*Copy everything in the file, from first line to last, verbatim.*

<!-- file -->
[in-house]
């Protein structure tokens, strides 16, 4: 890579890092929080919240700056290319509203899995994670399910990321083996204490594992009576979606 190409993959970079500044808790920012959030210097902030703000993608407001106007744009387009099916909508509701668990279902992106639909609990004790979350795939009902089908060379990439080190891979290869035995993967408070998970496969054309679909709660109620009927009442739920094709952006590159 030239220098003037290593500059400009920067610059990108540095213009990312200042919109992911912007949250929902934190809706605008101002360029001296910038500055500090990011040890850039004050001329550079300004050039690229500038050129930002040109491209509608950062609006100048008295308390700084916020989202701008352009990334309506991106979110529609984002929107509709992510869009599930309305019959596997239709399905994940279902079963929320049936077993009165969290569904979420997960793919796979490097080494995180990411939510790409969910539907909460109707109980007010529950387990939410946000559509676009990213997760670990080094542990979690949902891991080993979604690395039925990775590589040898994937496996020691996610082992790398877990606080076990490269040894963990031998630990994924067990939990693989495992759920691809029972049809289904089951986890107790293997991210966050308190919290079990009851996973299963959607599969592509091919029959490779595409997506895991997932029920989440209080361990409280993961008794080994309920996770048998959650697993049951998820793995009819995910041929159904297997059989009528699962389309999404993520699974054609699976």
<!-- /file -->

[in-house]
């Protein structure tokens, strides 16, 4: 890579890092929080919240700056290319509203899995994670399910990321083996204490594992009576979606 190409993959970079500044808790920012959030210097902030703000993608407001106007744009387009099916909508509701668990279902992106639909609990004790979350795939009902089908060379990439080190891979290869035995993967408070998970496969054309679909709660109620009927009442739920094709952006590159 030239220098003037290593500059400009920067610059990108540095213009990312200042919109992911912007949250929902934190809706605008101002360029001296910038500055500090990011040890850039004050001329550079300004050039690229500038050129930002040109491209509608950062609006100048008295308390700084916020989202701008352009990334309506991106979110529609984002929107509709992510869009599930309305019959596997239709399905994940279902079963929320049936077993009165969290569904979420997960793919796979490097080494995180990411939510790409969910539907909460109707109980007010529950387990939410946000559509676009990213997760670990080094542990979690949902891991080993979604690395039925990775590589040898994937496996020691996610082992790398877990606080076990490269040894963990031998630990994924067990939990693989495992759920691809029972049809289904089951986890107790293997991210966050308190919290079990009851996973299963959607599969592509091919029959490779595409997506895991997932029920989440209080361990409280993961008794080994309920996770048998959650697993049951998820793995009819995910041929159904297997059989009528699962389309999404993520699974054609699976």